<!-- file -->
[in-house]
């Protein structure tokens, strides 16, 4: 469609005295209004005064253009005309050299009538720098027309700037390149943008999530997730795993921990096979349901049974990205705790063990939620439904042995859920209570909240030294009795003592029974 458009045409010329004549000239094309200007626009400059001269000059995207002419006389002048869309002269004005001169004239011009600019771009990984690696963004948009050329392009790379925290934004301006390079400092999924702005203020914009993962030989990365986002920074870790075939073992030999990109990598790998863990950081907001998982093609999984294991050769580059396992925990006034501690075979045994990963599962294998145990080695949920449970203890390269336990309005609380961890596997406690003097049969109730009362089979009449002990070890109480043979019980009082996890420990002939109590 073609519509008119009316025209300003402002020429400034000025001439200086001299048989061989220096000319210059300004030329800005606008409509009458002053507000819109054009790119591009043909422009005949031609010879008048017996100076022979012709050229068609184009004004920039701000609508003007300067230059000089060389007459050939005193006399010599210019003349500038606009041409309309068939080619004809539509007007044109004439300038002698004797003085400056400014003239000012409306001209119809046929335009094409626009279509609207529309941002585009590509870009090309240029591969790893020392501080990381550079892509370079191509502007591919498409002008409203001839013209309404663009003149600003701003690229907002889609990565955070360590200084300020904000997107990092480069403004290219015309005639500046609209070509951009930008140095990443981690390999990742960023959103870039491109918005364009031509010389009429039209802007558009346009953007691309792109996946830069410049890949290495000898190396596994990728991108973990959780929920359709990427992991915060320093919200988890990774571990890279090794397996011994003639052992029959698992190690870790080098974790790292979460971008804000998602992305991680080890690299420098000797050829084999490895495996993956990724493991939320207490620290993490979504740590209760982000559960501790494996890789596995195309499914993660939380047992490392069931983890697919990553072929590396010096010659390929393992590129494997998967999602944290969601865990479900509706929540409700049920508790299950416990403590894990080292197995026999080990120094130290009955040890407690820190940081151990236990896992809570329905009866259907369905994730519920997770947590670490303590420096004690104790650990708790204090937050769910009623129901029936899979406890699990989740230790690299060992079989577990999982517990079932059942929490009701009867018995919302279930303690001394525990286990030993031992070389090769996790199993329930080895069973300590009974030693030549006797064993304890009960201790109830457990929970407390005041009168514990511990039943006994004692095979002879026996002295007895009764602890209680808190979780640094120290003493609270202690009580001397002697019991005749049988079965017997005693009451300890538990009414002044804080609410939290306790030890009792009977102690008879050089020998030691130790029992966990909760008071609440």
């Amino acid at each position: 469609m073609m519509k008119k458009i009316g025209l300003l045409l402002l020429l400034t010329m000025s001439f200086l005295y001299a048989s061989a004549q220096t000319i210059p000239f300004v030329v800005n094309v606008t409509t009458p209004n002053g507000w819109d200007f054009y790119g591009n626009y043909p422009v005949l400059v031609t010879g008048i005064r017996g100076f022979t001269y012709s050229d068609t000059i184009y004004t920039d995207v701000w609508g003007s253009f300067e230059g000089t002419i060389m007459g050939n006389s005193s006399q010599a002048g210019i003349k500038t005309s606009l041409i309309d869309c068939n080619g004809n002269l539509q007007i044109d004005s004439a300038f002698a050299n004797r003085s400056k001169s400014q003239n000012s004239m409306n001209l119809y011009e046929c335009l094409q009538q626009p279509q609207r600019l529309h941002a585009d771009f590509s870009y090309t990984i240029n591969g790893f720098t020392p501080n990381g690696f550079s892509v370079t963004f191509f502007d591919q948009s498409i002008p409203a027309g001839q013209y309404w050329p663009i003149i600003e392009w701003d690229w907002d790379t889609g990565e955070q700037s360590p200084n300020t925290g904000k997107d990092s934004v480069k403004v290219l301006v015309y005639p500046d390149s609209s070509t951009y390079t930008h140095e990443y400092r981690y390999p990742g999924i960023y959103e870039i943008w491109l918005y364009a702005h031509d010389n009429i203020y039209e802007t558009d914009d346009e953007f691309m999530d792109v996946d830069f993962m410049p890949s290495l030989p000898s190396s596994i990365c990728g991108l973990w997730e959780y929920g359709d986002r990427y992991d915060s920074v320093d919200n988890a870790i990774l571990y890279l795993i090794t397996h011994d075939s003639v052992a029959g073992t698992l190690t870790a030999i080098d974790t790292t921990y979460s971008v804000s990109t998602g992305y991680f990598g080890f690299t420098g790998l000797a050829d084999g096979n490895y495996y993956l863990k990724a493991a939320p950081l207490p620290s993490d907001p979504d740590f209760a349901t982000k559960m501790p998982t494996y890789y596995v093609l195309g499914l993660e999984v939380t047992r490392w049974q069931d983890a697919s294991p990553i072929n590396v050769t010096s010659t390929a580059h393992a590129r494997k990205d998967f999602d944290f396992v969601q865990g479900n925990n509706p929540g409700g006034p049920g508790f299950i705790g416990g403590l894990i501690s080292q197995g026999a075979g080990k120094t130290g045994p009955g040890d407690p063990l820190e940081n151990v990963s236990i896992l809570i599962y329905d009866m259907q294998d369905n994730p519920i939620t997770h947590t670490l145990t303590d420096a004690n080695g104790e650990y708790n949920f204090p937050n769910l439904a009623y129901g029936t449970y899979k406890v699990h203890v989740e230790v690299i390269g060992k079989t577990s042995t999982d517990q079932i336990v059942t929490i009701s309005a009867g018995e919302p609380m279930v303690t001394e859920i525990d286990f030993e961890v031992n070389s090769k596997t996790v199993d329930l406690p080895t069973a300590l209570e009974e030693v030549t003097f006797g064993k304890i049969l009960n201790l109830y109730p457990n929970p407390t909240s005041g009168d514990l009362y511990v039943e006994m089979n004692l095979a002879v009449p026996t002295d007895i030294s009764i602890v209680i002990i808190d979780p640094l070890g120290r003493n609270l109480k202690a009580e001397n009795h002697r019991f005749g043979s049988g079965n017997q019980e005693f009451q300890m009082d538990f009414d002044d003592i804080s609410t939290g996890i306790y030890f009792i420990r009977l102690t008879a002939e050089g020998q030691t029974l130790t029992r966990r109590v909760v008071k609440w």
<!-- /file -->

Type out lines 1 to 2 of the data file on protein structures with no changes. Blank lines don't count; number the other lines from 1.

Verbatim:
[in-house]
């Protein structure tokens, strides 16, 4: 469609005295209004005064253009005309050299009538720098027309700037390149943008999530997730795993921990096979349901049974990205705790063990939620439904042995859920209570909240030294009795003592029974 458009045409010329004549000239094309200007626009400059001269000059995207002419006389002048869309002269004005001169004239011009600019771009990984690696963004948009050329392009790379925290934004301006390079400092999924702005203020914009993962030989990365986002920074870790075939073992030999990109990598790998863990950081907001998982093609999984294991050769580059396992925990006034501690075979045994990963599962294998145990080695949920449970203890390269336990309005609380961890596997406690003097049969109730009362089979009449002990070890109480043979019980009082996890420990002939109590 073609519509008119009316025209300003402002020429400034000025001439200086001299048989061989220096000319210059300004030329800005606008409509009458002053507000819109054009790119591009043909422009005949031609010879008048017996100076022979012709050229068609184009004004920039701000609508003007300067230059000089060389007459050939005193006399010599210019003349500038606009041409309309068939080619004809539509007007044109004439300038002698004797003085400056400014003239000012409306001209119809046929335009094409626009279509609207529309941002585009590509870009090309240029591969790893020392501080990381550079892509370079191509502007591919498409002008409203001839013209309404663009003149600003701003690229907002889609990565955070360590200084300020904000997107990092480069403004290219015309005639500046609209070509951009930008140095990443981690390999990742960023959103870039491109918005364009031509010389009429039209802007558009346009953007691309792109996946830069410049890949290495000898190396596994990728991108973990959780929920359709990427992991915060320093919200988890990774571990890279090794397996011994003639052992029959698992190690870790080098974790790292979460971008804000998602992305991680080890690299420098000797050829084999490895495996993956990724493991939320207490620290993490979504740590209760982000559960501790494996890789596995195309499914993660939380047992490392069931983890697919990553072929590396010096010659390929393992590129494997998967999602944290969601865990479900509706929540409700049920508790299950416990403590894990080292197995026999080990120094130290009955040890407690820190940081151990236990896992809570329905009866259907369905994730519920997770947590670490303590420096004690104790650990708790204090937050769910009623129901029936899979406890699990989740230790690299060992079989577990999982517990079932059942929490009701009867018995919302279930303690001394525990286990030993031992070389090769996790199993329930080895069973300590009974030693030549006797064993304890009960201790109830457990929970407390005041009168514990511990039943006994004692095979002879026996002295007895009764602890209680808190979780640094120290003493609270202690009580001397002697019991005749049988079965017997005693009451300890538990009414002044804080609410939290306790030890009792009977102690008879050089020998030691130790029992966990909760008071609440």